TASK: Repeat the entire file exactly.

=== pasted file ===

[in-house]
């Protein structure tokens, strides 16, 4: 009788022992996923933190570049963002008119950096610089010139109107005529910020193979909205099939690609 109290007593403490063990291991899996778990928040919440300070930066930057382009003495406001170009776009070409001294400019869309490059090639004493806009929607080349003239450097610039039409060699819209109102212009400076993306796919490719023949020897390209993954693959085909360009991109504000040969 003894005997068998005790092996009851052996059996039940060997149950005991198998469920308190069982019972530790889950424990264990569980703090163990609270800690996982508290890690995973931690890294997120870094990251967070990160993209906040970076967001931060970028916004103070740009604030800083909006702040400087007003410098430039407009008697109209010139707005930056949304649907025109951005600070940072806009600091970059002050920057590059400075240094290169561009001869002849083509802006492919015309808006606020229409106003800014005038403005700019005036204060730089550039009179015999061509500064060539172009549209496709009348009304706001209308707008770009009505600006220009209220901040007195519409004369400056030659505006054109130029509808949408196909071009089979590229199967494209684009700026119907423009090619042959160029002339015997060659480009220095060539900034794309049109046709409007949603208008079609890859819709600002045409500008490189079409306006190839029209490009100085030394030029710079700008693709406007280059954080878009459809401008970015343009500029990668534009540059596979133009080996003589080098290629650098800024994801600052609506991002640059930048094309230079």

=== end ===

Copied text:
[in-house]
């Protein structure tokens, strides 16, 4: 009788022992996923933190570049963002008119950096610089010139109107005529910020193979909205099939690609 109290007593403490063990291991899996778990928040919440300070930066930057382009003495406001170009776009070409001294400019869309490059090639004493806009929607080349003239450097610039039409060699819209109102212009400076993306796919490719023949020897390209993954693959085909360009991109504000040969 003894005997068998005790092996009851052996059996039940060997149950005991198998469920308190069982019972530790889950424990264990569980703090163990609270800690996982508290890690995973931690890294997120870094990251967070990160993209906040970076967001931060970028916004103070740009604030800083909006702040400087007003410098430039407009008697109209010139707005930056949304649907025109951005600070940072806009600091970059002050920057590059400075240094290169561009001869002849083509802006492919015309808006606020229409106003800014005038403005700019005036204060730089550039009179015999061509500064060539172009549209496709009348009304706001209308707008770009009505600006220009209220901040007195519409004369400056030659505006054109130029509808949408196909071009089979590229199967494209684009700026119907423009090619042959160029002339015997060659480009220095060539900034794309049109046709409007949603208008079609890859819709600002045409500008490189079409306006190839029209490009100085030394030029710079700008693709406007280059954080878009459809401008970015343009500029990668534009540059596979133009080996003589080098290629650098800024994801600052609506991002640059930048094309230079």